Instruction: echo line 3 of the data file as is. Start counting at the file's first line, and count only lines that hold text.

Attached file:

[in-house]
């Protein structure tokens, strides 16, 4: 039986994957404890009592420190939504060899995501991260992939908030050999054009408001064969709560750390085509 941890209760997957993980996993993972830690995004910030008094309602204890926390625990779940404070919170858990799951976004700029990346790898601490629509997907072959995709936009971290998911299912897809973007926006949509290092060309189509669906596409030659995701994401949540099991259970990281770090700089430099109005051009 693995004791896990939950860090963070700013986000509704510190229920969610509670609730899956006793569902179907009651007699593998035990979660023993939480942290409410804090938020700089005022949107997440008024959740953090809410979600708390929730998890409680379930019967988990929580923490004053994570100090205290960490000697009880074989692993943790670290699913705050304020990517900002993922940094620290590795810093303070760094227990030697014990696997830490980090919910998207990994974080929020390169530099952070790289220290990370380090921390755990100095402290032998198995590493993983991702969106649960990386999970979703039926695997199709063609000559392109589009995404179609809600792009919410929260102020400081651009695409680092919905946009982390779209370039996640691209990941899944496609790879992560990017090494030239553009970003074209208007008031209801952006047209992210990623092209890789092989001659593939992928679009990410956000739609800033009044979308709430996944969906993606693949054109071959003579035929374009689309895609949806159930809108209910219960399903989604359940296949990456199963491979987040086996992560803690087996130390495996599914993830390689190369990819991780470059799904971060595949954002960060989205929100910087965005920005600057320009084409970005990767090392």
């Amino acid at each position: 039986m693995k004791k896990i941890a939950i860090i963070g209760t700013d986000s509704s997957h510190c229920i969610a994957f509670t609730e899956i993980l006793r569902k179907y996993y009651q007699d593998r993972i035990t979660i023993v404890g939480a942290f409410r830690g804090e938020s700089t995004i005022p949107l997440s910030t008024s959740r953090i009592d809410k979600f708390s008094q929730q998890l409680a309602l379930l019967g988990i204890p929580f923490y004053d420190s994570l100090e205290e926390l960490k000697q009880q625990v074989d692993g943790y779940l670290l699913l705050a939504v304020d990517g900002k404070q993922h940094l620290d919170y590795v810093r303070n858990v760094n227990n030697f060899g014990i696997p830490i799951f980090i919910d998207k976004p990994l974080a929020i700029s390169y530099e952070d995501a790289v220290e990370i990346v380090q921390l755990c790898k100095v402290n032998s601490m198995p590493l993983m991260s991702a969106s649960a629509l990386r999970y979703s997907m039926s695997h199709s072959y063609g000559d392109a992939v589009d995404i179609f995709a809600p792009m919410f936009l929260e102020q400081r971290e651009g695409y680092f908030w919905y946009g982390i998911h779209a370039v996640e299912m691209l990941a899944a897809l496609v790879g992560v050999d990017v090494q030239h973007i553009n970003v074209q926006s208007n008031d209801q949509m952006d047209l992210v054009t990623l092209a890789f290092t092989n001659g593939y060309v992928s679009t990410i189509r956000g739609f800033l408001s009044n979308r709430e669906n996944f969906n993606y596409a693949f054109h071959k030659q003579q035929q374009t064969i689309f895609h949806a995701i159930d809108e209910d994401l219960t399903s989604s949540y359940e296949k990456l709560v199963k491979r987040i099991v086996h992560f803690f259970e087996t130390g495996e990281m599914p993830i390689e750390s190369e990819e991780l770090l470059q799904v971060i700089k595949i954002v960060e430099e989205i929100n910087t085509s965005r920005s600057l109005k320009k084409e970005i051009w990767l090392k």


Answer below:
């Amino acid at each position: 039986m693995k004791k896990i941890a939950i860090i963070g209760t700013d986000s509704s997957h510190c229920i969610a994957f509670t609730e899956i993980l006793r569902k179907y996993y009651q007699d593998r993972i035990t979660i023993v404890g939480a942290f409410r830690g804090e938020s700089t995004i005022p949107l997440s910030t008024s959740r953090i009592d809410k979600f708390s008094q929730q998890l409680a309602l379930l019967g988990i204890p929580f923490y004053d420190s994570l100090e205290e926390l960490k000697q009880q625990v074989d692993g943790y779940l670290l699913l705050a939504v304020d990517g900002k404070q993922h940094l620290d919170y590795v810093r303070n858990v760094n227990n030697f060899g014990i696997p830490i799951f980090i919910d998207k976004p990994l974080a929020i700029s390169y530099e952070d995501a790289v220290e990370i990346v380090q921390l755990c790898k100095v402290n032998s601490m198995p590493l993983m991260s991702a969106s649960a629509l990386r999970y979703s997907m039926s695997h199709s072959y063609g000559d392109a992939v589009d995404i179609f995709a809600p792009m919410f936009l929260e102020q400081r971290e651009g695409y680092f908030w919905y946009g982390i998911h779209a370039v996640e299912m691209l990941a899944a897809l496609v790879g992560v050999d990017v090494q030239h973007i553009n970003v074209q926006s208007n008031d209801q949509m952006d047209l992210v054009t990623l092209a890789f290092t092989n001659g593939y060309v992928s679009t990410i189509r956000g739609f800033l408001s009044n979308r709430e669906n996944f969906n993606y596409a693949f054109h071959k030659q003579q035929q374009t064969i689309f895609h949806a995701i159930d809108e209910d994401l219960t399903s989604s949540y359940e296949k990456l709560v199963k491979r987040i099991v086996h992560f803690f259970e087996t130390g495996e990281m599914p993830i390689e750390s190369e990819e991780l770090l470059q799904v971060i700089k595949i954002v960060e430099e989205i929100n910087t085509s965005r920005s600057l109005k320009k084409e970005i051009w990767l090392k």